If one of the co-opponents withdraws from the proceedings, the EPO must be informed by the common representative in order for this withdrawal to take effect (point 19 of the reasons).
G1 / 02 - Competence of formalities officers
decision G1 / 02 was released on January 22, 2003.
In the present case, an opposition fee had been paid outside the period fixed by theA99 CBE73 and the formalities officer issued a decision declaring the opposition unformed (following a notification of loss of rights and a request for R69 (2) CBE73).
This decision was made by the formalities officer in accordance with communiqué of the Vice-President in charge of Directorate-General 2 dated 28 April 1999 (p507, point 4 and point 6) and to entrust to the formalities officers certain tasks normally incumbent on EPO opposition divisions ».
For the Grand Chamber, the R9 (3) CBE73 allows the President of the Office to delegate certain tasks to EPO staff who are not qualified as lawyers or engineers (point 3 of the reasons). In addition, theA10 (2) (i) CBE73 allows the President to delegate his powers, in particular to his vice-chairmen, if he so wishes (point 3.2 of the reasons).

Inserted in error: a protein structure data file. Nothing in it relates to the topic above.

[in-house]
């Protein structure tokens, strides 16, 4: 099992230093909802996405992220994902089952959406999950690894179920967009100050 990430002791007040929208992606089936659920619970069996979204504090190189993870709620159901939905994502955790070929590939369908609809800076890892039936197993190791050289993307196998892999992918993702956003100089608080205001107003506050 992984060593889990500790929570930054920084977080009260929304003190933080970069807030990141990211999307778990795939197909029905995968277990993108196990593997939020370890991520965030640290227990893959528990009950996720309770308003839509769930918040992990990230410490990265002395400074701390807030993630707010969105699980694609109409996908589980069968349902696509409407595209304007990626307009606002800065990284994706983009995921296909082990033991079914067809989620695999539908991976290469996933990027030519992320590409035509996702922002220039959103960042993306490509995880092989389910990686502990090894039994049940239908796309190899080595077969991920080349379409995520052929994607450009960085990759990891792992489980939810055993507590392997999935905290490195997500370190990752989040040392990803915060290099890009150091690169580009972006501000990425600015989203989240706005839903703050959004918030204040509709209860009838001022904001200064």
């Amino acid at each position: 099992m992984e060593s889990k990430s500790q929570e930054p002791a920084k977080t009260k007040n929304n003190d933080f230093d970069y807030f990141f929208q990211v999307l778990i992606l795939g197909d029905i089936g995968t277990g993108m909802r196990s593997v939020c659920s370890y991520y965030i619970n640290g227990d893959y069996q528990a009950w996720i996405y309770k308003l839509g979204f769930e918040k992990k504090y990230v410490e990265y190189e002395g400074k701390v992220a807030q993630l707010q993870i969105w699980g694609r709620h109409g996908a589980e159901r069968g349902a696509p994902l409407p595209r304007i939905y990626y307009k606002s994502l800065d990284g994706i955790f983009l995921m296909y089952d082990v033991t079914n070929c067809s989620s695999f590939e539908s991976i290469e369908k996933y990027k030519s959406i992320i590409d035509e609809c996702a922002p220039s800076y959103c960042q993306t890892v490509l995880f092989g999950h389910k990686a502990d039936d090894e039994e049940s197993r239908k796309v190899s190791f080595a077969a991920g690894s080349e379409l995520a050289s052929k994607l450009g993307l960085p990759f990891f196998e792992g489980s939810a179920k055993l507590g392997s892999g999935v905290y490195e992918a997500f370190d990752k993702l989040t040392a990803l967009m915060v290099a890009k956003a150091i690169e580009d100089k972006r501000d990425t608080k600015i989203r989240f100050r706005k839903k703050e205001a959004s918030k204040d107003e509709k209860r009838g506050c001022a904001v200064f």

For the Grand Chamber, there is no "particular technical or legal difficulty" which would prevent such delegation to formalities (point 6 of the reasons).
As a result, authorized delegations are not contrary to the provisions of the EPC.
G2 / 02 - Priority of a request from a country not a member of the CUP, but of TRIPS agreements
decision G2 / 02 was released on April 26, 2004.
In the present case, an applicant was seeking to claim an Indian priority, given that, at the date of filing of the Indian application, India was not part of CUP, but was part of the TRIPS agreements (Warningthe EPO is not part of the TRIPs agreements, but only part of the CUP).
Although the content of the CUP and the TRIPs Agreement is substantially identical with regard to priorities, theA87 (1) CBE73 is clear (point 2 of the reasons): priority is only possible for CUP members. A desire to modify or interpret this point widely would actually be to replace the legislator who alone has the power to correct this error (points 8.3 and 8.6 of the reasons).
Although the provisions of theA87 (5) CBE73 allow an "ad-hoc" and reciprocal priority, never any communication from the Board of Directors came to validate this priority with India (point 3.2 of the reasons).